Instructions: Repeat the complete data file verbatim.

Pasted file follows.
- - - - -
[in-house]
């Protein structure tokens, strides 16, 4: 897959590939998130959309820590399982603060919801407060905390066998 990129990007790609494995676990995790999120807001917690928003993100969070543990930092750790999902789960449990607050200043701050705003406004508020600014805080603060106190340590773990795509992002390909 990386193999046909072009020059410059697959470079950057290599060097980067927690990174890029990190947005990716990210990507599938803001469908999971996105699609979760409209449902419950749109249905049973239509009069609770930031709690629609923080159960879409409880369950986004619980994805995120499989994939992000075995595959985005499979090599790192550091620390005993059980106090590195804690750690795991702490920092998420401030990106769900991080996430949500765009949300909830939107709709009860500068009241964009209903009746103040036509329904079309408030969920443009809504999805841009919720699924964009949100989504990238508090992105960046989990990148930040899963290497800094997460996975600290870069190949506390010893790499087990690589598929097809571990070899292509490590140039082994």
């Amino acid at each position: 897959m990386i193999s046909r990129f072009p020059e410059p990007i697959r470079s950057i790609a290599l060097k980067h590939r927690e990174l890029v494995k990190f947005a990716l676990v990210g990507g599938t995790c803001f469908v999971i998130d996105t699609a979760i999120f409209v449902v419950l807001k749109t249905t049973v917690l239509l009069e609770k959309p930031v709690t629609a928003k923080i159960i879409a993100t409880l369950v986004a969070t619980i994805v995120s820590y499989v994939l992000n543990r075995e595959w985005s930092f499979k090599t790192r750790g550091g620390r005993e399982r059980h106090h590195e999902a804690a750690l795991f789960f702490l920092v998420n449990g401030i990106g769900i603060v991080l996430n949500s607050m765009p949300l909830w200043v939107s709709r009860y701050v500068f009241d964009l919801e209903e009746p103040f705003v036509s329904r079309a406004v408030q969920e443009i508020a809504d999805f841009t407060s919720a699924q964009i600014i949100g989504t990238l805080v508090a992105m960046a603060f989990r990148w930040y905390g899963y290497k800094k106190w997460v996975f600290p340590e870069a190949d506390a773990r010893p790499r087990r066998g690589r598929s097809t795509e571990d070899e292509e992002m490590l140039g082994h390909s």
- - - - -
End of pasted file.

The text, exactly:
[in-house]
């Protein structure tokens, strides 16, 4: 897959590939998130959309820590399982603060919801407060905390066998 990129990007790609494995676990995790999120807001917690928003993100969070543990930092750790999902789960449990607050200043701050705003406004508020600014805080603060106190340590773990795509992002390909 990386193999046909072009020059410059697959470079950057290599060097980067927690990174890029990190947005990716990210990507599938803001469908999971996105699609979760409209449902419950749109249905049973239509009069609770930031709690629609923080159960879409409880369950986004619980994805995120499989994939992000075995595959985005499979090599790192550091620390005993059980106090590195804690750690795991702490920092998420401030990106769900991080996430949500765009949300909830939107709709009860500068009241964009209903009746103040036509329904079309408030969920443009809504999805841009919720699924964009949100989504990238508090992105960046989990990148930040899963290497800094997460996975600290870069190949506390010893790499087990690589598929097809571990070899292509490590140039082994």
């Amino acid at each position: 897959m990386i193999s046909r990129f072009p020059e410059p990007i697959r470079s950057i790609a290599l060097k980067h590939r927690e990174l890029v494995k990190f947005a990716l676990v990210g990507g599938t995790c803001f469908v999971i998130d996105t699609a979760i999120f409209v449902v419950l807001k749109t249905t049973v917690l239509l009069e609770k959309p930031v709690t629609a928003k923080i159960i879409a993100t409880l369950v986004a969070t619980i994805v995120s820590y499989v994939l992000n543990r075995e595959w985005s930092f499979k090599t790192r750790g550091g620390r005993e399982r059980h106090h590195e999902a804690a750690l795991f789960f702490l920092v998420n449990g401030i990106g769900i603060v991080l996430n949500s607050m765009p949300l909830w200043v939107s709709r009860y701050v500068f009241d964009l919801e209903e009746p103040f705003v036509s329904r079309a406004v408030q969920e443009i508020a809504d999805f841009t407060s919720a699924q964009i600014i949100g989504t990238l805080v508090a992105m960046a603060f989990r990148w930040y905390g899963y290497k800094k106190w997460v996975f600290p340590e870069a190949d506390a773990r010893p790499r087990r066998g690589r598929s097809t795509e571990d070899e292509e992002m490590l140039g082994h390909s």